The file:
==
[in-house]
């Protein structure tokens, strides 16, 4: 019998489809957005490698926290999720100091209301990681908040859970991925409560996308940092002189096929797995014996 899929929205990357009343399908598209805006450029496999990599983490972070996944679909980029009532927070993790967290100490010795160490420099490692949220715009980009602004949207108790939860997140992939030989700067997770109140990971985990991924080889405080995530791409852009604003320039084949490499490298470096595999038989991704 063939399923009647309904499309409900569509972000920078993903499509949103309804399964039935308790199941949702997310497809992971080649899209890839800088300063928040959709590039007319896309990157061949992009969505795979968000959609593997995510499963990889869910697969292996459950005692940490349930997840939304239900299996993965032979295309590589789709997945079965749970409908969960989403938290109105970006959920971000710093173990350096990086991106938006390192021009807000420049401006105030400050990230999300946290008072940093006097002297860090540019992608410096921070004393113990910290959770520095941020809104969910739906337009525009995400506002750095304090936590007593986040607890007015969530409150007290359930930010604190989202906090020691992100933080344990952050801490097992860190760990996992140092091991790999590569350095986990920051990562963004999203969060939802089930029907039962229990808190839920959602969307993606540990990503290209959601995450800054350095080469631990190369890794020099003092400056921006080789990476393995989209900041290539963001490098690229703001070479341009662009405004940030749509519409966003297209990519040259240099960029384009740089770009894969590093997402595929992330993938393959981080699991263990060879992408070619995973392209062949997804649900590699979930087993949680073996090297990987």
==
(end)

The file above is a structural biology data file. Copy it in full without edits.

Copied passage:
[in-house]
């Protein structure tokens, strides 16, 4: 019998489809957005490698926290999720100091209301990681908040859970991925409560996308940092002189096929797995014996 899929929205990357009343399908598209805006450029496999990599983490972070996944679909980029009532927070993790967290100490010795160490420099490692949220715009980009602004949207108790939860997140992939030989700067997770109140990971985990991924080889405080995530791409852009604003320039084949490499490298470096595999038989991704 063939399923009647309904499309409900569509972000920078993903499509949103309804399964039935308790199941949702997310497809992971080649899209890839800088300063928040959709590039007319896309990157061949992009969505795979968000959609593997995510499963990889869910697969292996459950005692940490349930997840939304239900299996993965032979295309590589789709997945079965749970409908969960989403938290109105970006959920971000710093173990350096990086991106938006390192021009807000420049401006105030400050990230999300946290008072940093006097002297860090540019992608410096921070004393113990910290959770520095941020809104969910739906337009525009995400506002750095304090936590007593986040607890007015969530409150007290359930930010604190989202906090020691992100933080344990952050801490097992860190760990996992140092091991790999590569350095986990920051990562963004999203969060939802089930029907039962229990808190839920959602969307993606540990990503290209959601995450800054350095080469631990190369890794020099003092400056921006080789990476393995989209900041290539963001490098690229703001070479341009662009405004940030749509519409966003297209990519040259240099960029384009740089770009894969590093997402595929992330993938393959981080699991263990060879992408070619995973392209062949997804649900590699979930087993949680073996090297990987």